Simon Says

Simon SaysSimon Says

NPR's Scott Simon Shares His Take On Events Large And Small

SCOTT SIMON, HOST:

This week, at least 30 people died when a packed sailboat ran aground and capsized off the coast of the Bahamas, about 250 miles southeast of Miami. The people remaining on board clung onto that splintered boat for hours until the U.S. Coast Guard found them. The survivors are being cared for at the Coral Harbor Royal Bahamian military base until they're sent back to the place they risked their lives to leave.

They were Haitians fleeing their island for America. By the time they were found, they'd been at sea for eight or nine days and had run out of food and water. Many were severely dehydrated. Professional smugglers stuff people onto boats like so many sacks, with only the food and water they might be able to carry and no life jackets. That's according to U.S. Coast Guard Lieutenant Commander Gabe Somma. They are ruthless, the commander says. They don't care about safety, they only care about making money.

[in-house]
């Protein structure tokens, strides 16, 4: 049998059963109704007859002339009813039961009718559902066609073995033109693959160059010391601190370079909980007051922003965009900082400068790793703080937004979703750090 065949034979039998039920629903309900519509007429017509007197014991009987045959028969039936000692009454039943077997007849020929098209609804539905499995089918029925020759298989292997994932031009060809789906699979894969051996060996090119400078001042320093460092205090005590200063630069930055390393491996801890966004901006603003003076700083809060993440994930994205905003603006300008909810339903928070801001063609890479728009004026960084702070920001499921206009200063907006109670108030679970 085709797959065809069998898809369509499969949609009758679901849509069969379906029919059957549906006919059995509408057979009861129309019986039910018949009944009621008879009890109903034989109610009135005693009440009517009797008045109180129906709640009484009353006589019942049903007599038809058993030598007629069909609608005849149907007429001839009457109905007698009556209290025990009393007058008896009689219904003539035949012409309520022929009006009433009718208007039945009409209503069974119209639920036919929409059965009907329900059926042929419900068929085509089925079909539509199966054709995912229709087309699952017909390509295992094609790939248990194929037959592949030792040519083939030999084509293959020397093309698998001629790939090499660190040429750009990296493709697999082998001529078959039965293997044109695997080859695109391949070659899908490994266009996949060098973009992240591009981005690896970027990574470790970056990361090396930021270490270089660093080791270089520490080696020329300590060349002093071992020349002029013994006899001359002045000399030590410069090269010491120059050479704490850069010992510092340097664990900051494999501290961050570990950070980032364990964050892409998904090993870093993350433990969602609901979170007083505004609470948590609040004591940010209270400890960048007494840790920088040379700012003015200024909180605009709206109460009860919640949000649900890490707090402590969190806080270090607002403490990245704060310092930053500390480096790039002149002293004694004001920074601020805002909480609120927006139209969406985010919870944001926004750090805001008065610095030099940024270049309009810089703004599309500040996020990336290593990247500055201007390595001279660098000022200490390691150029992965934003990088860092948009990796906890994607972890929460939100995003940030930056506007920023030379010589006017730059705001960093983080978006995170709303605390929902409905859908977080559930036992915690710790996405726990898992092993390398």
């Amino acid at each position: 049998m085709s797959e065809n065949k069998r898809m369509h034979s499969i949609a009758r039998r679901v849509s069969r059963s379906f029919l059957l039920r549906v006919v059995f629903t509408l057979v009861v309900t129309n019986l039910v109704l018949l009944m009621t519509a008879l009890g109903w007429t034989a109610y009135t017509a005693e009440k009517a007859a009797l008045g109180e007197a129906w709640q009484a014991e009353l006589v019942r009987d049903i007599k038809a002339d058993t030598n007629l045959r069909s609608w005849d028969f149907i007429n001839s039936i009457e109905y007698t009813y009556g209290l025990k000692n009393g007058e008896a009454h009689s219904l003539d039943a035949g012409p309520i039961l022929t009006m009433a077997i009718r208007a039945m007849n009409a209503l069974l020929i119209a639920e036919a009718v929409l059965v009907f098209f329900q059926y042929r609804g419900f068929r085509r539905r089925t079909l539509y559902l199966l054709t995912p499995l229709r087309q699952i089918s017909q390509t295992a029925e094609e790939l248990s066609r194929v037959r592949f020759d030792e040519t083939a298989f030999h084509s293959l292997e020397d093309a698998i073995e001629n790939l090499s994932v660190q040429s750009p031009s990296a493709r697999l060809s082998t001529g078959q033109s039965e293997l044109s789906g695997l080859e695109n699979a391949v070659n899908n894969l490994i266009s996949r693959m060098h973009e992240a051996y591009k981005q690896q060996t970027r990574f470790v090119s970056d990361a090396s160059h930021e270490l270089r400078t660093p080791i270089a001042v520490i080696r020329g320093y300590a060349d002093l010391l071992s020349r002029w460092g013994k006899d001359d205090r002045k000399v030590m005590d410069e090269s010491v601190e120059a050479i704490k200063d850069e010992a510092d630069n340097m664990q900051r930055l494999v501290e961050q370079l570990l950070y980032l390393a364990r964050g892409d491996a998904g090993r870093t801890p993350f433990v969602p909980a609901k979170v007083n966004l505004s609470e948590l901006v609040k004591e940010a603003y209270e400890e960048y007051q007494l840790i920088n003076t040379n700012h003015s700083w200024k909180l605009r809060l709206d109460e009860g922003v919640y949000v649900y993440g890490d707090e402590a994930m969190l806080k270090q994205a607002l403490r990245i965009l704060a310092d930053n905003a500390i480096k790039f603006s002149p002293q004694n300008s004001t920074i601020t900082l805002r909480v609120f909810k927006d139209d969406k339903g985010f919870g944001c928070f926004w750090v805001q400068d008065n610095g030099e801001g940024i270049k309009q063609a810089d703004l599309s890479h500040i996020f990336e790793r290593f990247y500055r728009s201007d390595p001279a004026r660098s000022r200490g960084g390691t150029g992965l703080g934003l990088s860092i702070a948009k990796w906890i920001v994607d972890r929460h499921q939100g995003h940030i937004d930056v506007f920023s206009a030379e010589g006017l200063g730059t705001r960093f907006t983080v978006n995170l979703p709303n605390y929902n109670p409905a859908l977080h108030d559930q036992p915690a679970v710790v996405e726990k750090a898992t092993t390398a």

The number of Haitians caught by the Coast Guard crossing the Mona Passage between the Dominican Republic and Puerto Rico has soared. More than 2,000 have died so far this year. Coast Guard Chief Petty Officer Ryan Doss told the Miami Herald: Every year we see hundreds of migrants needlessly lose their lives at sea. And those are just the ones officials are aware of. Commander Somma adds we don't know how many people die out there on the open water.

Marleine Bastien, the director of Haitian Women of Miami, told the Sun-Sentinel newspaper that increasingly harsh conditions in Haiti are causing more people to risk their lives to try to leave. Thousands of Haitians are still living in tents nearly four years after a crushing earthquake. The cholera outbreak continues to create havoc there, she says. It's still active, it's still killing people.

But how many earthquakes and typhoons, typhoid and cholera outbreaks have struck the world over the last four years? Haiti is no longer at the center of world attention, and thousands of Haitians choose to put their lives in the hands of criminals and dangerous waters to try to get to the United States. The hope of America is still a beacon that pulls people to our shores. Of course, it's illegal to enter the United States this way and try to work and stay. But in this week in which we give thanks for freedom and plenty, we might want to remind ourselves that some of the first Americans became American by risking their lives to sail across rough seas.

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SIMON: And you're listening to NPR News.

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Simon Says

Simon SaysSimon Says

NPR's Scott Simon Shares His Take On Events Large And Small